Setting Up a Lettering Studio
Setting up a productive workspace is no easy task. Maybe you have a desk where you do your creative work, but you still get distracted all the time and don't getting as much done as you want to. If you want to make your space more efficient for freelance & personal work, you'll love this post.
I asked a few of my most talented friends, lettering artists, and creative freelancers to bring me behind the scenes into their workspaces.
Let's get into the questions and answers.
Do you have a dedicated workspace? Did you invest in anything big for it?
What helps get you in to the working groove? Coffee? Music?
so that’s the first device to get turned off"
-Levi Allen, Leftcoast
What's your favorite thing in your workspace, and why?
What's in your dream studio space?
What's one thing that you want to get in the near future to improve your workspace, and why?
Having a [separate] space to store all of my paint and gear
so I can de-clutter my living space a little.
—Nev, No Entry Design
Is it possible for you to work on the go? What do you need in order to get work done outside of your place?
Everyone works differently.
Clearly, one size does not fit all when it comes to work spaces and habits. Everyone has their own preferences.
Olga and Nev prefer to be around other people, and not stuck in the same space every day, while others like Terence and Joseph prefer a private space to focus.
You don't need a beautiful space to make great work.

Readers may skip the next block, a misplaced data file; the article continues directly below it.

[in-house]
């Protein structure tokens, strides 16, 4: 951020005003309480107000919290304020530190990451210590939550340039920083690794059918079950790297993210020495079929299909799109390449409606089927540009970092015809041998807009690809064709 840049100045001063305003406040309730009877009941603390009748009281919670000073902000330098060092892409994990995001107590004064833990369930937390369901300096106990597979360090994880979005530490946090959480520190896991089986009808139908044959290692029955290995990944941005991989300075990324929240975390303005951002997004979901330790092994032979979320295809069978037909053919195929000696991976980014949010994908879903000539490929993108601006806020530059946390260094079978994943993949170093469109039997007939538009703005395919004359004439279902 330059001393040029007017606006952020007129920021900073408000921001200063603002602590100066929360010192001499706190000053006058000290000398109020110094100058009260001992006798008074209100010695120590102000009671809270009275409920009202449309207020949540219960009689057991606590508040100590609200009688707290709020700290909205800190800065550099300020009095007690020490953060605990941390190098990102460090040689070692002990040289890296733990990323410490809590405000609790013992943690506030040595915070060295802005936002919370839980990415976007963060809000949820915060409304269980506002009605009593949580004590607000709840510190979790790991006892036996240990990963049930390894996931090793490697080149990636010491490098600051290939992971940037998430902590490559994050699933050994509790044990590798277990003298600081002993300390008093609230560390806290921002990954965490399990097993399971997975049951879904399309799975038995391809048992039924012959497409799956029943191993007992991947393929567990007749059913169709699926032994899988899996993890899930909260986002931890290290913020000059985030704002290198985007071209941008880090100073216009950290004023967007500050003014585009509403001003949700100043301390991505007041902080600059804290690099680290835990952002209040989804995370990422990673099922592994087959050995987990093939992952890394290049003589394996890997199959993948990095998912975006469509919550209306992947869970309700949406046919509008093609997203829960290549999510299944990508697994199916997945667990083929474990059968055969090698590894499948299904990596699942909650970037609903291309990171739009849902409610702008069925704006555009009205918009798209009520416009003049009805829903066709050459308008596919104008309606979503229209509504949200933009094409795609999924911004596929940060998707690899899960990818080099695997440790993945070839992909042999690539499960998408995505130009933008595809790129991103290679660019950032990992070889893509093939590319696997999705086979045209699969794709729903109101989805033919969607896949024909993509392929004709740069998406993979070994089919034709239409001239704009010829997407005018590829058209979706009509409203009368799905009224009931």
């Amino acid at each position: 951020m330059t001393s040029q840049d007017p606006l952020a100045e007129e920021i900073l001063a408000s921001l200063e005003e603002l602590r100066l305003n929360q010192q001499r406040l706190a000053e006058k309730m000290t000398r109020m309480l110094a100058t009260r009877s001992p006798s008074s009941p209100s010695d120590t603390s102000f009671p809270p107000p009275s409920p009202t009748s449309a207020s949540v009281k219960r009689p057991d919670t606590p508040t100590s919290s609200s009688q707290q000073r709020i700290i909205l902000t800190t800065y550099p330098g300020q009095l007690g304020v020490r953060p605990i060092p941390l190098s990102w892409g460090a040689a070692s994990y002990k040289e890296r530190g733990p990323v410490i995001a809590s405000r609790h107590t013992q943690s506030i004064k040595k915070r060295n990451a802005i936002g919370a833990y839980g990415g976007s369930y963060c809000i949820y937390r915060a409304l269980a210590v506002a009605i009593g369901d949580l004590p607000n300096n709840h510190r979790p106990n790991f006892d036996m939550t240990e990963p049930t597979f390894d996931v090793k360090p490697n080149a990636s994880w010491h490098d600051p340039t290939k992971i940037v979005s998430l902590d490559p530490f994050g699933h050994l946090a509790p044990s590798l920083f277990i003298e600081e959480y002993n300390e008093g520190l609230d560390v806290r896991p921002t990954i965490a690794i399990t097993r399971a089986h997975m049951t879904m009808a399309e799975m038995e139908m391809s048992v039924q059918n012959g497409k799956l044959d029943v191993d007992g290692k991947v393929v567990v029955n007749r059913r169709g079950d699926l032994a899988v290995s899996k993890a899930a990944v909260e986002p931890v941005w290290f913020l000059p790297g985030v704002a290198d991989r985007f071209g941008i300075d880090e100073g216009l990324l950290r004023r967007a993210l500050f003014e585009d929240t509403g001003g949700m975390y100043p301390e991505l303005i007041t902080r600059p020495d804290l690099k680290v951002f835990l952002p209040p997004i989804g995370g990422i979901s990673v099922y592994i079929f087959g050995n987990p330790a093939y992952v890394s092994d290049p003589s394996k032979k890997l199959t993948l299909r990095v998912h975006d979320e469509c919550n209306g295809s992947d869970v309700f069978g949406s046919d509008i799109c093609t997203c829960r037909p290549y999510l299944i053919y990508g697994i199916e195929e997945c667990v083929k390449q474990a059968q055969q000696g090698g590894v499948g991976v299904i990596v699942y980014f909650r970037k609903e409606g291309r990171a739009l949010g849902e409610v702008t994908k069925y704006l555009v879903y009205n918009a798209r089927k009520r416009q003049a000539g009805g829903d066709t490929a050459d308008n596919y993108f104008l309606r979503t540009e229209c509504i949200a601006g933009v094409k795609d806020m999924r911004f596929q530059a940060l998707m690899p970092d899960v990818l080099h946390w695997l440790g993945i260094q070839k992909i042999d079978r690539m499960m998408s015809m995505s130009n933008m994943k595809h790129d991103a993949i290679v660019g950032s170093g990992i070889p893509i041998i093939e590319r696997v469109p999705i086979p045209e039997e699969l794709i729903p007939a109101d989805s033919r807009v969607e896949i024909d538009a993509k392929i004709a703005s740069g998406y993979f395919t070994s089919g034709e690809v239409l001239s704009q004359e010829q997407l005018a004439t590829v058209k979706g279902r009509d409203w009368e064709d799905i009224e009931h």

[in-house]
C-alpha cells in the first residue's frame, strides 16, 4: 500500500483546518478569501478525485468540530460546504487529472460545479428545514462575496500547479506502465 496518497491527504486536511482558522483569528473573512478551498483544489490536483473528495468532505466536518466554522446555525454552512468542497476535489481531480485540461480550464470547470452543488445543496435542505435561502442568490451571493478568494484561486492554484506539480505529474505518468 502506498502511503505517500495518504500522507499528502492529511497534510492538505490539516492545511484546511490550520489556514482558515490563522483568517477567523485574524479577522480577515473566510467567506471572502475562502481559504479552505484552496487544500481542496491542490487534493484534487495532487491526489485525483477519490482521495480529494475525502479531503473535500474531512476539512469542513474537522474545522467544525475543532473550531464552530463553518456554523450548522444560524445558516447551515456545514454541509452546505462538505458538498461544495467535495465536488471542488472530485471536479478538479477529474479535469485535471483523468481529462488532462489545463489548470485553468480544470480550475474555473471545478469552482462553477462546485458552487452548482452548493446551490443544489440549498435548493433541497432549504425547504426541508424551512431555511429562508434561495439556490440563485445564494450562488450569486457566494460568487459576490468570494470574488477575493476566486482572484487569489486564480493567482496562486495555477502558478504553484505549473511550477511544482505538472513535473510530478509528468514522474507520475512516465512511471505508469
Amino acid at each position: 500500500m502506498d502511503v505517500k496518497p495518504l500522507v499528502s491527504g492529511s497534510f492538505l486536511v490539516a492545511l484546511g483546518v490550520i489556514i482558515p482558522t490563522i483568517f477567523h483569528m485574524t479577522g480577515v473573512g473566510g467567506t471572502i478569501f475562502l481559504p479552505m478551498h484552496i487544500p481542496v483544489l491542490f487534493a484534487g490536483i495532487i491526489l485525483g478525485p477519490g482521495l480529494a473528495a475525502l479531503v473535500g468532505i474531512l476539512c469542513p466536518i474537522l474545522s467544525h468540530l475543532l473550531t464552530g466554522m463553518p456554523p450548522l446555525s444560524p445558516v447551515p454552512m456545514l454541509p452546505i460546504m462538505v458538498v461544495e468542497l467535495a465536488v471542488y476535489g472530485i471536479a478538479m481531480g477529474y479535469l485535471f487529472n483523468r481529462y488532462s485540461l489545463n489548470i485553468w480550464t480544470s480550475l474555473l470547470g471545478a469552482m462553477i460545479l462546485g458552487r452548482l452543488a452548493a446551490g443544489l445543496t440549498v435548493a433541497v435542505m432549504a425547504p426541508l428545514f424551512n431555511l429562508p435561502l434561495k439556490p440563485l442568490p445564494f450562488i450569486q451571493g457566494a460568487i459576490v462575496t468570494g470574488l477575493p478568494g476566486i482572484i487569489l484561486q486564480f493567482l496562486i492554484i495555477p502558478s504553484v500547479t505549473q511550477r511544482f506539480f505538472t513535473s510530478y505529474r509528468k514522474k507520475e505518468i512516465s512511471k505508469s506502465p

It's easy to get caught up looking at photos of beautiful spaces, comparing them what you have (or don't have). But truthfully, many of the best creators have the most minimal of setups.
It's definitely good to have goals to strive towards, but don't ever let that stop you from making great work wherever you are at right now.
Work with what you have (inside or outside).
I once had a professor named Peter Pracilio who told me that his first apartment was so tiny that he would literally make his paintings on his bed. (He also had an assistant that worked with him there.) I'm sure that situation was not ideal, but he still managed to use what he had.
Invest in things you will enjoy using every day.
What do you use every day? Is it falling apart or just not great quality to begin with? Maybe it's time to replace something that would end up saving you a headache and frustration in the long run. If it's something that will make you work faster or more efficiently, odds are the investment will pay itself off pretty soon.
I plan to keep it minimal, by purchasing just a few things that are high quality and long-lasting. Here are a few of the items I am investing in for my new space.
- Tiltable Drafting Table / Desk
- Comfortable desk chair
- Lightbox for tracing
- Hanging indoor plants
- New desk lamp
- Shelving/Storage for tools and sketches
A workspace is a never-ending project.
I feel like I'm at the very beginning of finding out what works for me. I have a lot of ideas for my space, but I won't know if they actually work until I try them. Much like any other design project, it's going to be an iterative process.
Scott's area is looking pretty good, but mine still needs a lot of work. If you're curious, I will be sharing frequent updates on our new studio space on my newsletter.
I want to hear from you.
I hope this post inspires you to improve your workspace and habits.
What's your setup like right now? How can you improve it for the future?
I'm curious to hear your answers. Feel free to contact me if you have any other feedback or questions too!